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'FRENCH SEE IRAQ CRISIS IMPERILING RULE OF LAW - CONCERN FOCUSES ON FUTURE OF INTERNATIONAL ORDER'


11th September 2001
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FROM: http://www.washingtonpost.com/wp-dyn/articles/A48123-2003Mar5.html

French See Iraq Crisis Imperiling Rule of Law -
Concern Focuses on Future of International Order

By Keith B. Richburg

Washington Post Foreign Service

Thursday, March 6, 2003; Page A19

PARIS, March 5 -- As the Iraq crisis moves closer to war, France finds itself fighting a battle that officials see as far more important than what happens to a dictator in Baghdad. The issue now is the rule of law in international affairs and the danger that one country will exercise unchecked power over the world, French leaders say.

"There's never been any doubt in our eyes that the Iraqi regime constitutes a threat to peace in the region and beyond," Alain Juppe, leader of President Jacques Chirac's ruling party, told Parliament last week. But he added: "Only the United Nations has the legitimacy to decide on the use of force to enforce its resolutions."

In recent weeks, France has led resistance at the United Nations and in world forums against U.S. pressure to begin war against the government of President Saddam Hussein. Today its foreign minister, Dominique de Villepin, issued a new challenge to Washington, coming together with his counterparts from Russia and Germany to declare that their governments will block a pro-war resolution in the U.N. Security Council.

"This is not about Saddam Hussein, and this is not even about regime change in Iraq or even the million people killed by Saddam Hussein or missiles or chemical weapons," Pierre Lellouche, a legislator who is close to Chirac, said in an interview. "It is about what has become two conflicting views of the world."

"It's about whether the United States is allowed to run world affairs and battle terrorism and weapons proliferation essentially with a small group of trusted allies," or whether many nations should have a say, he said.

France's immediate concerns about war have been widely reported. Its leaders fear it would destabilize the entire Middle East, a region Chirac knows well and has spent his political life cultivating. They worry that war would increase rather than curb terrorism in the West. But overriding these and other concerns, statements by officials and interviews make clear, is a concern over the future global order.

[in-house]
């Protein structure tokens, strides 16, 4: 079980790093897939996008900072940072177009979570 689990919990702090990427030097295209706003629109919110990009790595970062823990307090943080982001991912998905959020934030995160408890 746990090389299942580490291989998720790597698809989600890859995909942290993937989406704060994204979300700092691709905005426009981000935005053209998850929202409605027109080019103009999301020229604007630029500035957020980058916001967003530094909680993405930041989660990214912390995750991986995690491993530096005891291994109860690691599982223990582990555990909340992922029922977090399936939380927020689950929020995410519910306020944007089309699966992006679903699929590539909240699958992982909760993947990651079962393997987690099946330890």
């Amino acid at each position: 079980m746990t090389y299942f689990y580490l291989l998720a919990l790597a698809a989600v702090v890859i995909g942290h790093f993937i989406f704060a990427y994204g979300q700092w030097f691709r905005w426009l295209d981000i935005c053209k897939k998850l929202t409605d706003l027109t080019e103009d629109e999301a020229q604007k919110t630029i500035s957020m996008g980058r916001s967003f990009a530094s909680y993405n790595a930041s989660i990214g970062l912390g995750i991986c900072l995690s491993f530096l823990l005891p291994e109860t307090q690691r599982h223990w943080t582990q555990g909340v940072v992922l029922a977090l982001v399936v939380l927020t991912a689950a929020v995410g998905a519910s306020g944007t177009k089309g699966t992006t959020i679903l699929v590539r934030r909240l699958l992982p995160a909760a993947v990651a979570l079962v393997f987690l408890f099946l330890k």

The French have a self-interest in keeping the U.N. Security Council strong. Although France is a middle-size power whose military has been allowed to atrophy for lack of funding in the past decade, it holds one of the council's five permanent seats and veto power, allowing it to punch above its weight on the world stage.

In Chirac's view, the Security Council and the European Union are becoming counterweights to the United States in the post-Cold War, post-Sept. 11 world -- and in each of those bodies, France has a say greater than its size or military capability.

In Washington, the French resistance to war has caused anger and exasperation. Many officials have suggested that Chirac must now stop his obstruction and accept the need for war. In a front-page article in the newspaper Le Monde last week, U.S. Ambassador Howard Leach wrote: "In the Iraqi matter, we have come to an important point of decision and France's answer may have repercussions for years to come."

Some French analysts say they believe Chirac is already looking for a way to begin backing away from his tough opposition to an armed conflict. Any sign of open Iraqi obstruction of the U.N. weapons inspectors, for example, would be enough for him to reverse course and say the Iraqi leader has squandered his last chance.

But so far, Hussein is not giving him that opportunity. Last weekend, for instance, Hussein was faced with the question of destroying his Al Samoud-2 missiles, which can fly beyond the 93-mile range allowed under U.N. restrictions on Iraq. He opted to begin the destruction, removing one potential trigger to a change in the French stance.

In others' views, it has simply become too difficult for either Chirac or President Bush to change course. "Right now we have two gentlemen sitting on the top of a coconut tree with great difficulty in coming down," Lellouche said. "This is a crazy policy on both sides."